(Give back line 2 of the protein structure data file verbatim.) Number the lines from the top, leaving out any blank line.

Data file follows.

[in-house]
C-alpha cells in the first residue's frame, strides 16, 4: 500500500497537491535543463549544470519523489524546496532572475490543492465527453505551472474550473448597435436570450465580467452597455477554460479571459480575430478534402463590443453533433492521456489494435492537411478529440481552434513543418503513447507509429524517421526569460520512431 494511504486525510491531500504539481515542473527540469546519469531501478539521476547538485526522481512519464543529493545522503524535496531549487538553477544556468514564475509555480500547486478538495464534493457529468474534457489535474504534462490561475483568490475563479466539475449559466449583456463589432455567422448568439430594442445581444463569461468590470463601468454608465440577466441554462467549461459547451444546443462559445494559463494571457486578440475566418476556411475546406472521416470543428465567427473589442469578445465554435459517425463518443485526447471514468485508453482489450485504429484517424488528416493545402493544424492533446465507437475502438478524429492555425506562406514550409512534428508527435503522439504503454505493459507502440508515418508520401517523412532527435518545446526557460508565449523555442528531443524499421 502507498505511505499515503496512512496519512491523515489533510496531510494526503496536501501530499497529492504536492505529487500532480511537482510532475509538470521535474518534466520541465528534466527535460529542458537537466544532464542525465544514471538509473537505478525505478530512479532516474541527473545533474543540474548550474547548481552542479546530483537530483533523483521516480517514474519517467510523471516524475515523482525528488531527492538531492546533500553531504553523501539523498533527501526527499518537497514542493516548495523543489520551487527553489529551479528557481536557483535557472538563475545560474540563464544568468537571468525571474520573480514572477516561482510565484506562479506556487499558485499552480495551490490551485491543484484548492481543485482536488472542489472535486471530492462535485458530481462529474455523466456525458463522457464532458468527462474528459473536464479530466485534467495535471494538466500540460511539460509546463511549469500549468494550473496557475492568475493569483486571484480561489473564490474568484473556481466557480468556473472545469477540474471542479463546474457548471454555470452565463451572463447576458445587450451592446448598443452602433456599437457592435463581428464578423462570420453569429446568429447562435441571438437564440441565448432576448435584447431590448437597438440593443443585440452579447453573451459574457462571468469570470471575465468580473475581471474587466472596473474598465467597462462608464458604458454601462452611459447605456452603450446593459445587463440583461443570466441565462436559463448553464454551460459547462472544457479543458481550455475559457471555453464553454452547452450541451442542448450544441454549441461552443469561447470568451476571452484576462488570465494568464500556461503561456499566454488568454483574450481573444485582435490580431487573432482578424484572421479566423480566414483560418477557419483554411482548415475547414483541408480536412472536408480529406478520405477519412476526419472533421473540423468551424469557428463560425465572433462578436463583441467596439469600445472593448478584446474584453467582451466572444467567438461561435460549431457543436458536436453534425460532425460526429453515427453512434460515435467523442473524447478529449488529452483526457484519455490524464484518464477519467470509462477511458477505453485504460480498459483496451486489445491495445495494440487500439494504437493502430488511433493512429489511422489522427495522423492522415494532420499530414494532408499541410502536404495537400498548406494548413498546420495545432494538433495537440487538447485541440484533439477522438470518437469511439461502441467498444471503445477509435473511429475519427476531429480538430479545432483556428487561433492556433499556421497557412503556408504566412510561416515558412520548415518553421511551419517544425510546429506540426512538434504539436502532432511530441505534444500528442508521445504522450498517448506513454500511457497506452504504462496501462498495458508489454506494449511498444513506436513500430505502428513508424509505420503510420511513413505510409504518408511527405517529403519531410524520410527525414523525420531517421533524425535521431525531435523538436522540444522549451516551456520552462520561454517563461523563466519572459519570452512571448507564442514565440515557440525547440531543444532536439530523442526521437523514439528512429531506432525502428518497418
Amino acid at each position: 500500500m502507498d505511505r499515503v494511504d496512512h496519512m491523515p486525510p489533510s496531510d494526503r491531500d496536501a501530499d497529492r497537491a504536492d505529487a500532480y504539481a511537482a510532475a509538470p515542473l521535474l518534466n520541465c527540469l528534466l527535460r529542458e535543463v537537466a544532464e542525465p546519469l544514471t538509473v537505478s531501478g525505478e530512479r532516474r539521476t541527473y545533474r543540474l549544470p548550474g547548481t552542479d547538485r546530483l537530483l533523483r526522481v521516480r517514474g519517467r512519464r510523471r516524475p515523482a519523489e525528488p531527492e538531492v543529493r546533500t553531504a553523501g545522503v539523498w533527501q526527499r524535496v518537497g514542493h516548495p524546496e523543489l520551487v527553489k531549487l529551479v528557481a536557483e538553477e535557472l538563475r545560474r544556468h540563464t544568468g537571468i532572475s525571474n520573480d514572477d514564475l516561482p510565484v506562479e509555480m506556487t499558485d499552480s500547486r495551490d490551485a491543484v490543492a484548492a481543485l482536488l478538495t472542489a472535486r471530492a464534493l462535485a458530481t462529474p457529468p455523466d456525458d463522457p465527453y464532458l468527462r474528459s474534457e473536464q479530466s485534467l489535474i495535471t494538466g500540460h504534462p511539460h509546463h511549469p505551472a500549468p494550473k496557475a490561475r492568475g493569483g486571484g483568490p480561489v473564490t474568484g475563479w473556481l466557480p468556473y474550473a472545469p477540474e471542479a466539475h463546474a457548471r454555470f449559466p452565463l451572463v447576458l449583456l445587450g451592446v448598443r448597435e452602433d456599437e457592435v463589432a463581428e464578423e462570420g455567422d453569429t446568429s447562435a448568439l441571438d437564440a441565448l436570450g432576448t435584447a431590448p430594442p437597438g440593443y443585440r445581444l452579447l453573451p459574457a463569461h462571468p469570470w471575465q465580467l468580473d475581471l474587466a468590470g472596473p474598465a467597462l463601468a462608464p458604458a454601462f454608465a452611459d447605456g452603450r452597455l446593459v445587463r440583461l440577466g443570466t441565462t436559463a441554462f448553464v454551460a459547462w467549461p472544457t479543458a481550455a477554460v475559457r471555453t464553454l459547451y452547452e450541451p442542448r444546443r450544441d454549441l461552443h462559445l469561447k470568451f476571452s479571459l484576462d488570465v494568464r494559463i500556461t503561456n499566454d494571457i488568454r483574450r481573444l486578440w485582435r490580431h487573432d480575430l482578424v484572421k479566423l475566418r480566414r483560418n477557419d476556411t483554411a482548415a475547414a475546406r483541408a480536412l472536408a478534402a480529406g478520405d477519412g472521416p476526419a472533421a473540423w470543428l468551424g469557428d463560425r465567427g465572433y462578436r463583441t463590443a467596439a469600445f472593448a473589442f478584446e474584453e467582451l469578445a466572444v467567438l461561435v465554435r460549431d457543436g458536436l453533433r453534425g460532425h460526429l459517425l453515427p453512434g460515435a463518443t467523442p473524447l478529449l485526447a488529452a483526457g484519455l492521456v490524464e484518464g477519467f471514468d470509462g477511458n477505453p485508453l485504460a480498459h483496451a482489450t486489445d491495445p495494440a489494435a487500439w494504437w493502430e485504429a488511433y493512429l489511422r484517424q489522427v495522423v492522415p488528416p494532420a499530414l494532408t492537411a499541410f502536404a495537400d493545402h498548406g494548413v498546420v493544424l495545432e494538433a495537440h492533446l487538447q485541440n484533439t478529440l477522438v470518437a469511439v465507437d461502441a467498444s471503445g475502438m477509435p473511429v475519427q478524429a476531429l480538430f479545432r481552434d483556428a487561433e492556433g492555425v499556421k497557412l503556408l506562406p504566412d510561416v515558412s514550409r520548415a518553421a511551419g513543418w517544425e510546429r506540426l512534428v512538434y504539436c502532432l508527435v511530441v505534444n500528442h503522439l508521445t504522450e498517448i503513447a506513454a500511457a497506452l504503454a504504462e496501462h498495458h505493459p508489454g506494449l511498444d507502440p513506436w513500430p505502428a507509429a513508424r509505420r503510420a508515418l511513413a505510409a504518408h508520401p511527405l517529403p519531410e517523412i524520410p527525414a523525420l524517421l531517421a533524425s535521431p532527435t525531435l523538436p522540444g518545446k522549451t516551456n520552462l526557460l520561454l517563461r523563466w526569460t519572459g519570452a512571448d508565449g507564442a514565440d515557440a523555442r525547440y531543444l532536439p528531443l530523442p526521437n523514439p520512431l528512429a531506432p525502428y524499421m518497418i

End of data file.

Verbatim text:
C-alpha cells in the first residue's frame, strides 16, 4: 500500500497537491535543463549544470519523489524546496532572475490543492465527453505551472474550473448597435436570450465580467452597455477554460479571459480575430478534402463590443453533433492521456489494435492537411478529440481552434513543418503513447507509429524517421526569460520512431 494511504486525510491531500504539481515542473527540469546519469531501478539521476547538485526522481512519464543529493545522503524535496531549487538553477544556468514564475509555480500547486478538495464534493457529468474534457489535474504534462490561475483568490475563479466539475449559466449583456463589432455567422448568439430594442445581444463569461468590470463601468454608465440577466441554462467549461459547451444546443462559445494559463494571457486578440475566418476556411475546406472521416470543428465567427473589442469578445465554435459517425463518443485526447471514468485508453482489450485504429484517424488528416493545402493544424492533446465507437475502438478524429492555425506562406514550409512534428508527435503522439504503454505493459507502440508515418508520401517523412532527435518545446526557460508565449523555442528531443524499421 502507498505511505499515503496512512496519512491523515489533510496531510494526503496536501501530499497529492504536492505529487500532480511537482510532475509538470521535474518534466520541465528534466527535460529542458537537466544532464542525465544514471538509473537505478525505478530512479532516474541527473545533474543540474548550474547548481552542479546530483537530483533523483521516480517514474519517467510523471516524475515523482525528488531527492538531492546533500553531504553523501539523498533527501526527499518537497514542493516548495523543489520551487527553489529551479528557481536557483535557472538563475545560474540563464544568468537571468525571474520573480514572477516561482510565484506562479506556487499558485499552480495551490490551485491543484484548492481543485482536488472542489472535486471530492462535485458530481462529474455523466456525458463522457464532458468527462474528459473536464479530466485534467495535471494538466500540460511539460509546463511549469500549468494550473496557475492568475493569483486571484480561489473564490474568484473556481466557480468556473472545469477540474471542479463546474457548471454555470452565463451572463447576458445587450451592446448598443452602433456599437457592435463581428464578423462570420453569429446568429447562435441571438437564440441565448432576448435584447431590448437597438440593443443585440452579447453573451459574457462571468469570470471575465468580473475581471474587466472596473474598465467597462462608464458604458454601462452611459447605456452603450446593459445587463440583461443570466441565462436559463448553464454551460459547462472544457479543458481550455475559457471555453464553454452547452450541451442542448450544441454549441461552443469561447470568451476571452484576462488570465494568464500556461503561456499566454488568454483574450481573444485582435490580431487573432482578424484572421479566423480566414483560418477557419483554411482548415475547414483541408480536412472536408480529406478520405477519412476526419472533421473540423468551424469557428463560425465572433462578436463583441467596439469600445472593448478584446474584453467582451466572444467567438461561435460549431457543436458536436453534425460532425460526429453515427453512434460515435467523442473524447478529449488529452483526457484519455490524464484518464477519467470509462477511458477505453485504460480498459483496451486489445491495445495494440487500439494504437493502430488511433493512429489511422489522427495522423492522415494532420499530414494532408499541410502536404495537400498548406494548413498546420495545432494538433495537440487538447485541440484533439477522438470518437469511439461502441467498444471503445477509435473511429475519427476531429480538430479545432483556428487561433492556433499556421497557412503556408504566412510561416515558412520548415518553421511551419517544425510546429506540426512538434504539436502532432511530441505534444500528442508521445504522450498517448506513454500511457497506452504504462496501462498495458508489454506494449511498444513506436513500430505502428513508424509505420503510420511513413505510409504518408511527405517529403519531410524520410527525414523525420531517421533524425535521431525531435523538436522540444522549451516551456520552462520561454517563461523563466519572459519570452512571448507564442514565440515557440525547440531543444532536439530523442526521437523514439528512429531506432525502428518497418